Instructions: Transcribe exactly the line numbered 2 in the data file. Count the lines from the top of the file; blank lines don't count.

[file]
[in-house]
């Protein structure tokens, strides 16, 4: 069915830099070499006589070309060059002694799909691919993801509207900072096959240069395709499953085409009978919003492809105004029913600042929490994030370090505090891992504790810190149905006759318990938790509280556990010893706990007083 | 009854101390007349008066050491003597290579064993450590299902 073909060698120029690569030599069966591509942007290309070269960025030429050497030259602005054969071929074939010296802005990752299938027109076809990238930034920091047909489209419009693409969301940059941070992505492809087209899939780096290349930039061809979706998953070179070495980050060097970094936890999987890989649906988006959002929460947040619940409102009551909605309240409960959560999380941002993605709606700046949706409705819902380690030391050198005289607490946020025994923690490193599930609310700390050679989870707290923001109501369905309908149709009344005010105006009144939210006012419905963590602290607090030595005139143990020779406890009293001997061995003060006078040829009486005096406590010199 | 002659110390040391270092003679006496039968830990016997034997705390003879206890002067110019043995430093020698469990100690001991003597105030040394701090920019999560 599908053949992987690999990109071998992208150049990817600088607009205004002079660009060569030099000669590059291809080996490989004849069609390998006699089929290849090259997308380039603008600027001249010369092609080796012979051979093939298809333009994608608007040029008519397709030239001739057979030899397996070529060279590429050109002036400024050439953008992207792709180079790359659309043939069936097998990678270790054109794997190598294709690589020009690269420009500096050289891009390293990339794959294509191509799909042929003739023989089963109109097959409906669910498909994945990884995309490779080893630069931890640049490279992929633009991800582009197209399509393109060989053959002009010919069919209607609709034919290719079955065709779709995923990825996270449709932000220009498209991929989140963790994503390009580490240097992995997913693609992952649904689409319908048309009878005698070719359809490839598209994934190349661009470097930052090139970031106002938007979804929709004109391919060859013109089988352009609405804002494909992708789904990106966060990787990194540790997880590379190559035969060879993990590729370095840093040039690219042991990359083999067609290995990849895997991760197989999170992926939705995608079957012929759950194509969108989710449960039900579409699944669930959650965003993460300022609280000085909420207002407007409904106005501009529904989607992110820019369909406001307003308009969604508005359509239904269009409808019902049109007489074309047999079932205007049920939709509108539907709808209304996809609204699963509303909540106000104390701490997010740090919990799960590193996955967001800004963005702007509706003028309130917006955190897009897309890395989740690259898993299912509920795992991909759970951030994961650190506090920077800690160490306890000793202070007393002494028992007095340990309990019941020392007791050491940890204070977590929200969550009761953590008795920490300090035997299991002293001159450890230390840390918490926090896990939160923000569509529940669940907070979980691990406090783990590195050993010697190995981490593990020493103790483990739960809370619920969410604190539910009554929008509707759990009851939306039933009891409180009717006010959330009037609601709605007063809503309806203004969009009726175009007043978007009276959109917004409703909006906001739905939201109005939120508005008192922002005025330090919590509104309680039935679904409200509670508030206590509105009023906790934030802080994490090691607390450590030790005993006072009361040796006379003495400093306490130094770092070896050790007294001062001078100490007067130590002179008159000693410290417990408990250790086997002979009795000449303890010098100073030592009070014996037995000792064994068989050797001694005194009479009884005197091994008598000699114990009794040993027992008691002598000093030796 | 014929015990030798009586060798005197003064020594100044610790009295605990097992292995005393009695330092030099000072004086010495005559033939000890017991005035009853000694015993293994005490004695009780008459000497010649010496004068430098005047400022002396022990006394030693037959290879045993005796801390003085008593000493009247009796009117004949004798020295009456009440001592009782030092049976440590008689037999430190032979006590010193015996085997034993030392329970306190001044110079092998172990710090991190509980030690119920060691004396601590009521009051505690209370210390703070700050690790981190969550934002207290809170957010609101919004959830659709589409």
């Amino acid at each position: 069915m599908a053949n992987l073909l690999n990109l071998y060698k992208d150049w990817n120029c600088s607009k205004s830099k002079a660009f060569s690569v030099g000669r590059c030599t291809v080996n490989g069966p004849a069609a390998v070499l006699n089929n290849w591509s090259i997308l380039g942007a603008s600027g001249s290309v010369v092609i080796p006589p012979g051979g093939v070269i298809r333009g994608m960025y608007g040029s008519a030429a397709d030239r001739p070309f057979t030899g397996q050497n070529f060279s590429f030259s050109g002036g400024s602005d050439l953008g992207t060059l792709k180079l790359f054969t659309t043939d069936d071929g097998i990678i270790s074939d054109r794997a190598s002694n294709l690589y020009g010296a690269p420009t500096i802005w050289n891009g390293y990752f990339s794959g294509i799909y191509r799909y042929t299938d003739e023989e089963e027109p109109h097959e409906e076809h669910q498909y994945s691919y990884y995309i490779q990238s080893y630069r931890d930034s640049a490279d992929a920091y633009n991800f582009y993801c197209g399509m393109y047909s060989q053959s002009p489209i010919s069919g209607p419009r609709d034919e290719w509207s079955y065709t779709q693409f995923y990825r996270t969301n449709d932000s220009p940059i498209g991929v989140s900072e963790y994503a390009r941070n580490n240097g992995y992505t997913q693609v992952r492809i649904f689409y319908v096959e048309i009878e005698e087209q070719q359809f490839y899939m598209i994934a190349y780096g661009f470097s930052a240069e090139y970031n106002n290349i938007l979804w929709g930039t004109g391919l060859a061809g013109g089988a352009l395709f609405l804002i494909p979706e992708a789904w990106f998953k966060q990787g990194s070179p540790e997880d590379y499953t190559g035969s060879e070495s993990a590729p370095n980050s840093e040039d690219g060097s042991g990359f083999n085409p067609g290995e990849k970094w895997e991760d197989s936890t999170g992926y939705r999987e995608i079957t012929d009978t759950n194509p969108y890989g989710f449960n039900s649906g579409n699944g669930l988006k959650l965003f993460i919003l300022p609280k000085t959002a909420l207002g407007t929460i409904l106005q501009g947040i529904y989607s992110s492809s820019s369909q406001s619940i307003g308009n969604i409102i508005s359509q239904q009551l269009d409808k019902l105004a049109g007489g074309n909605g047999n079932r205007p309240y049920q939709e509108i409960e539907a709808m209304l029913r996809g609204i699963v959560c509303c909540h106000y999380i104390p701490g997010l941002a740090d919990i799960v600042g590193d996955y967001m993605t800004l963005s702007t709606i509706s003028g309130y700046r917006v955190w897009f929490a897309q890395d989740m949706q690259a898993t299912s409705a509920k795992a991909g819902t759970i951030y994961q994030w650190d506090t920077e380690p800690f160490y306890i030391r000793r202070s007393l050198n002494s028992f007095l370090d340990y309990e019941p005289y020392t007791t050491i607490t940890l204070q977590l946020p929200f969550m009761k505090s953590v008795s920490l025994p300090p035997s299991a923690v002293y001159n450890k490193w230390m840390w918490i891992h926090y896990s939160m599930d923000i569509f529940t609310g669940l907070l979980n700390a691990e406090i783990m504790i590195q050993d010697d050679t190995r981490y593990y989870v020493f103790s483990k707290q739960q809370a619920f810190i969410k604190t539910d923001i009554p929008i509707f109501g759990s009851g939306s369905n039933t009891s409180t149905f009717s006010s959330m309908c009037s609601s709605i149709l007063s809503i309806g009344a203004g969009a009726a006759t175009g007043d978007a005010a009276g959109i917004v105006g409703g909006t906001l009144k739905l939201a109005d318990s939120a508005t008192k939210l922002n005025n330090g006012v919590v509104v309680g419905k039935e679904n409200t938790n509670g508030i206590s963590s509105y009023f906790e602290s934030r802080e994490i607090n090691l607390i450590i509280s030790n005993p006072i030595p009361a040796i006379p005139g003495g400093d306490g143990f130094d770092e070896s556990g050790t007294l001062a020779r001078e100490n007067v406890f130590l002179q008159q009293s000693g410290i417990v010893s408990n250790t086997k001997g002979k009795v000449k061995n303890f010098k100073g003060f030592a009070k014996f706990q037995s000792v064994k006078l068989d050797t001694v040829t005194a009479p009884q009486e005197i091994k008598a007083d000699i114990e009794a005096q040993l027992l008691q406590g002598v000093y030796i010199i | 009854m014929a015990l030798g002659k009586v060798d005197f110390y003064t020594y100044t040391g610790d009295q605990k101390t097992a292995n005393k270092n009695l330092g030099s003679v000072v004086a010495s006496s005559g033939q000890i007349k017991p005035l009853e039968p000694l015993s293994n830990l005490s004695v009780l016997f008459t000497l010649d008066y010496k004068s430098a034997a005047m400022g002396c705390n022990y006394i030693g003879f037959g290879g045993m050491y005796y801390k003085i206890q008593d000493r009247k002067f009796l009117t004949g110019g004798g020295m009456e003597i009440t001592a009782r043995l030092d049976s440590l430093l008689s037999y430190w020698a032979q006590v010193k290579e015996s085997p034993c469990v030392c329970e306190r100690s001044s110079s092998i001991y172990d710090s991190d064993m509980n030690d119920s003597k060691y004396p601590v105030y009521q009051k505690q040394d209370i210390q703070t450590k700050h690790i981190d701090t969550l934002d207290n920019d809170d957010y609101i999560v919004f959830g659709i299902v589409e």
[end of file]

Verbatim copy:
């Protein structure tokens, strides 16, 4: 069915830099070499006589070309060059002694799909691919993801509207900072096959240069395709499953085409009978919003492809105004029913600042929490994030370090505090891992504790810190149905006759318990938790509280556990010893706990007083 | 009854101390007349008066050491003597290579064993450590299902 073909060698120029690569030599069966591509942007290309070269960025030429050497030259602005054969071929074939010296802005990752299938027109076809990238930034920091047909489209419009693409969301940059941070992505492809087209899939780096290349930039061809979706998953070179070495980050060097970094936890999987890989649906988006959002929460947040619940409102009551909605309240409960959560999380941002993605709606700046949706409705819902380690030391050198005289607490946020025994923690490193599930609310700390050679989870707290923001109501369905309908149709009344005010105006009144939210006012419905963590602290607090030595005139143990020779406890009293001997061995003060006078040829009486005096406590010199 | 002659110390040391270092003679006496039968830990016997034997705390003879206890002067110019043995430093020698469990100690001991003597105030040394701090920019999560 599908053949992987690999990109071998992208150049990817600088607009205004002079660009060569030099000669590059291809080996490989004849069609390998006699089929290849090259997308380039603008600027001249010369092609080796012979051979093939298809333009994608608007040029008519397709030239001739057979030899397996070529060279590429050109002036400024050439953008992207792709180079790359659309043939069936097998990678270790054109794997190598294709690589020009690269420009500096050289891009390293990339794959294509191509799909042929003739023989089963109109097959409906669910498909994945990884995309490779080893630069931890640049490279992929633009991800582009197209399509393109060989053959002009010919069919209607609709034919290719079955065709779709995923990825996270449709932000220009498209991929989140963790994503390009580490240097992995997913693609992952649904689409319908048309009878005698070719359809490839598209994934190349661009470097930052090139970031106002938007979804929709004109391919060859013109089988352009609405804002494909992708789904990106966060990787990194540790997880590379190559035969060879993990590729370095840093040039690219042991990359083999067609290995990849895997991760197989999170992926939705995608079957012929759950194509969108989710449960039900579409699944669930959650965003993460300022609280000085909420207002407007409904106005501009529904989607992110820019369909406001307003308009969604508005359509239904269009409808019902049109007489074309047999079932205007049920939709509108539907709808209304996809609204699963509303909540106000104390701490997010740090919990799960590193996955967001800004963005702007509706003028309130917006955190897009897309890395989740690259898993299912509920795992991909759970951030994961650190506090920077800690160490306890000793202070007393002494028992007095340990309990019941020392007791050491940890204070977590929200969550009761953590008795920490300090035997299991002293001159450890230390840390918490926090896990939160923000569509529940669940907070979980691990406090783990590195050993010697190995981490593990020493103790483990739960809370619920969410604190539910009554929008509707759990009851939306039933009891409180009717006010959330009037609601709605007063809503309806203004969009009726175009007043978007009276959109917004409703909006906001739905939201109005939120508005008192922002005025330090919590509104309680039935679904409200509670508030206590509105009023906790934030802080994490090691607390450590030790005993006072009361040796006379003495400093306490130094770092070896050790007294001062001078100490007067130590002179008159000693410290417990408990250790086997002979009795000449303890010098100073030592009070014996037995000792064994068989050797001694005194009479009884005197091994008598000699114990009794040993027992008691002598000093030796 | 014929015990030798009586060798005197003064020594100044610790009295605990097992292995005393009695330092030099000072004086010495005559033939000890017991005035009853000694015993293994005490004695009780008459000497010649010496004068430098005047400022002396022990006394030693037959290879045993005796801390003085008593000493009247009796009117004949004798020295009456009440001592009782030092049976440590008689037999430190032979006590010193015996085997034993030392329970306190001044110079092998172990710090991190509980030690119920060691004396601590009521009051505690209370210390703070700050690790981190969550934002207290809170957010609101919004959830659709589409």